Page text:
Shows & Panels
- The 2014 Big Picture on Cyber Security
- AFCEA Answers
- Ask the CIO
- Connected Government: How to Build and Procure Network Services for the Future
- Continuing Diagnostics and Mitigation: Discussion of Progress and Next Steps
- Federal Executive Forum
- Federal Tech Talk
- The Intersection: Where Technology Meets Transformation
- Maximizing ROI Through Data Center Consolidation
- Moving to the Cloud. What's the best approach for me
- Navigating Tough Choices in Government Cloud Computing
- The New Generation of Database
- Satellite Communications: Acquiring SATCOM in Tight Times
- Transformative Technology: Desktop Virtualization in Government
- Value of Health IT
Shows & Panels
Members of Congress aren't happy with the Air Force's proposal to cut entire fleets of aircraft out of its inventory. But the service insists it's the only way to comply with the budget caps Congress created, and the alternatives would be far more painful.
Today's Combat Air Force has the fewest bombers and fighters and the oldest aircraft ever. The Defense Department and Congress are hitting a sweet spot to fix that, according to two experts in military aviation. Mark Gunzinger, senior fellow at the Center for Strategic and Budgetary Assessments, writes about the future of the Air Force with retired Air Force Lt. Gen. Dave Deptula, now a senior scholar at the Air Force Academy. Gunzinger talks to In Depth with Francis Rose about revamping the Air Force for the next fight.
In a budget environment in which cost overruns are very likely to lead to canceled programs, the Air Force says it's pressing it prime vendors to remove any costs they possibly can from their subcontracted supplier base.
The Air Force is making a new push to lower the prices of its acquisition programs by asking contractors to scrub their supply chains for unnecessary costs. Federal News Radio's Jared Serbu reports the service thinks it's made some progress, but that it's still paying more than it should.
Fired two-star general who commanded Air Force nuke missile corps will retire at lower rank
The Air Force fired nine midlevel nuclear commanders and announced it will discipline dozens of junior officers at a nuclear missile base in response to an exam-cheating scandal. Air Force officials called the discipline unprecedented.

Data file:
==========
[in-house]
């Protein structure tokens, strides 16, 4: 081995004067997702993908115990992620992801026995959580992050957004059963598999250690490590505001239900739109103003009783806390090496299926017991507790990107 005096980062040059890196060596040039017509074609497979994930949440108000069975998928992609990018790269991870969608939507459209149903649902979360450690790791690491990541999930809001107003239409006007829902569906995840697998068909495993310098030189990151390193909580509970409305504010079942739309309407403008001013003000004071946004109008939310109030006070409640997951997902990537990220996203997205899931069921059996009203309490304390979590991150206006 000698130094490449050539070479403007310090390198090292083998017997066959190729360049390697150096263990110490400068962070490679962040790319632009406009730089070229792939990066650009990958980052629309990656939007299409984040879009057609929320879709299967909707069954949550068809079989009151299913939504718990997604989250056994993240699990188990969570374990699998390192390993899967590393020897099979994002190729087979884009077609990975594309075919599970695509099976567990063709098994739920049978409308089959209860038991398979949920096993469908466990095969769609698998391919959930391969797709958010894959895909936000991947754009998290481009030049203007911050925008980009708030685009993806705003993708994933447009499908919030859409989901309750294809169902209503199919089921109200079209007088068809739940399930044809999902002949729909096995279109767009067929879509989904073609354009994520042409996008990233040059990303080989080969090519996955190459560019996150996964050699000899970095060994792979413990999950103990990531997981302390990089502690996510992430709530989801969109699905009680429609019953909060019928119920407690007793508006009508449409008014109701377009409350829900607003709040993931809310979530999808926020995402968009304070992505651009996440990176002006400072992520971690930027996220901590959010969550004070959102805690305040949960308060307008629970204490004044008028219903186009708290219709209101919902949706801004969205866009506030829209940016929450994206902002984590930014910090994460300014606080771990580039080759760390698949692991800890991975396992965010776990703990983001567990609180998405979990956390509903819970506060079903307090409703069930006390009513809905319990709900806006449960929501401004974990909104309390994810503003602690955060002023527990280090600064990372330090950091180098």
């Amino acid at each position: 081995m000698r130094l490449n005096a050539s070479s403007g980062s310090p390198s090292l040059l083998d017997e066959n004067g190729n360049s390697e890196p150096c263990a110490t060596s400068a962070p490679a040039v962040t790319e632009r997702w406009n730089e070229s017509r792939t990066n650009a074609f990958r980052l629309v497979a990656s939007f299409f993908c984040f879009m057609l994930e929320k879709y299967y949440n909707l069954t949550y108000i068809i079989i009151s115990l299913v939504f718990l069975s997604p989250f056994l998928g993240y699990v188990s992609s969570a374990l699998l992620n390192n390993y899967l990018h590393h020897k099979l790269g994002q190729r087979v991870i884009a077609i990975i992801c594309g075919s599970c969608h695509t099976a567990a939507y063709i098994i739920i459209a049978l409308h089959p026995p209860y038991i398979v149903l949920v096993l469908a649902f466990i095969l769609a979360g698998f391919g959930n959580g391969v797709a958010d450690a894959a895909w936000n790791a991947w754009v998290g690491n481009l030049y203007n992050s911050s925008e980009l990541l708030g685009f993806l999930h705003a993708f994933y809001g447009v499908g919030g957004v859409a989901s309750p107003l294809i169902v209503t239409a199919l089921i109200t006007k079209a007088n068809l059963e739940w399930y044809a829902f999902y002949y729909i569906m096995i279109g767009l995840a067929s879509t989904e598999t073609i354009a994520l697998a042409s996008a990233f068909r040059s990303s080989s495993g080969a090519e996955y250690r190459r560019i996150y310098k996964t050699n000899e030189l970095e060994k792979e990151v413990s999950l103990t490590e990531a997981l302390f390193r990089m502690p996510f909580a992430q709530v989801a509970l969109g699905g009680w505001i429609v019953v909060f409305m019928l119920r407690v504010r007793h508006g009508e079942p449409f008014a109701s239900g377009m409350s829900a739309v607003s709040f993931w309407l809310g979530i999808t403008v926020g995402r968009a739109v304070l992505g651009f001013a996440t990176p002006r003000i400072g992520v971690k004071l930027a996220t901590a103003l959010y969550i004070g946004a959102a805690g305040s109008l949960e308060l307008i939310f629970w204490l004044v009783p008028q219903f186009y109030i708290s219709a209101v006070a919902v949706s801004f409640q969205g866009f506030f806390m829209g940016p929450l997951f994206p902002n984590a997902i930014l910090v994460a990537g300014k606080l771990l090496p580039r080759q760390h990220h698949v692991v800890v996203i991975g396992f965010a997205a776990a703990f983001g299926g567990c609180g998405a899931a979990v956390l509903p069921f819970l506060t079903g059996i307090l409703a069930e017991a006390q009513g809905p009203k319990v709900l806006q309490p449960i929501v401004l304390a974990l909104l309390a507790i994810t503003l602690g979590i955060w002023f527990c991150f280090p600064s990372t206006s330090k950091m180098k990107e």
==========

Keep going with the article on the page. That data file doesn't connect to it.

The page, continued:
The Pentagon will complete the Joint Regional Security Stacks in the European theater by the end of this year, two years earlier than planned. DoD already has begun to construct this regional cyber approach in the U.S. as part of its Joint Information Environment program.
As the combat mission in Afghanistan comes to a close, the awards process is up for review.
A decade's worth of catch-up coming in the Air Force.
Air Force officials say their service already was facing readiness issues because of the high operational tempo of the Iraq and Afghanistan wars. But sequestration worsened the problems, and continuing the budget caps will set back a readiness recovery.
The Air Force celebrates the retirement of one of its own - doggie style.
Air Force leaders intend to surpass their share of Defense Secretary Chuck Hagel's edict to reduce DoD headquarters spending by 20 percent and complete the task several years ahead of schedule. The personnel cuts are part of the service's plan to shrink its size in order to catch up with decades of deferred spending on readiness and modernization.
The Pentagon leverages the buying power of 2.6 million DoD personnel in the Air Force, Army and Defense Information Systems Agency in signing joint enterprise license agreement with CDW-G.
Air Force secretary: Stress and fear fueled cheating scandal; 92 nuclear officers implicated
Air Force's new civilian leader returns from tour of the service's nuclear sites with a dim assessment of the workforce's leader development and training culture. In 60 days, the service will recommend an action plan to the Pentagon.
APNewsBreak: Air Force probe into drug use by officers expands to 10 base in US, Britain
Amid debates about the proper size of the active military versus the reserve component, the National Guard's chief warned his force will lose its best talent if it's not given opportunities to engage in the guard's federal mission.
Under an agreement signed Thursday, the Air Force will use OASIS as its default option for professional service contracts. The service agrees to spend at least $500 million under the multiple award contract.
Top Air Force officials say lower budgets will force them to propose cuts Congress won't like. But if lawmakers insist on protecting politically-favored programs, money will have to come from somewhere else.
The Air Force's Service Development and Delivery Process aims to deliver data hosting, enterprise management, security and other IT functions as standards-based services to be used by the entire organization.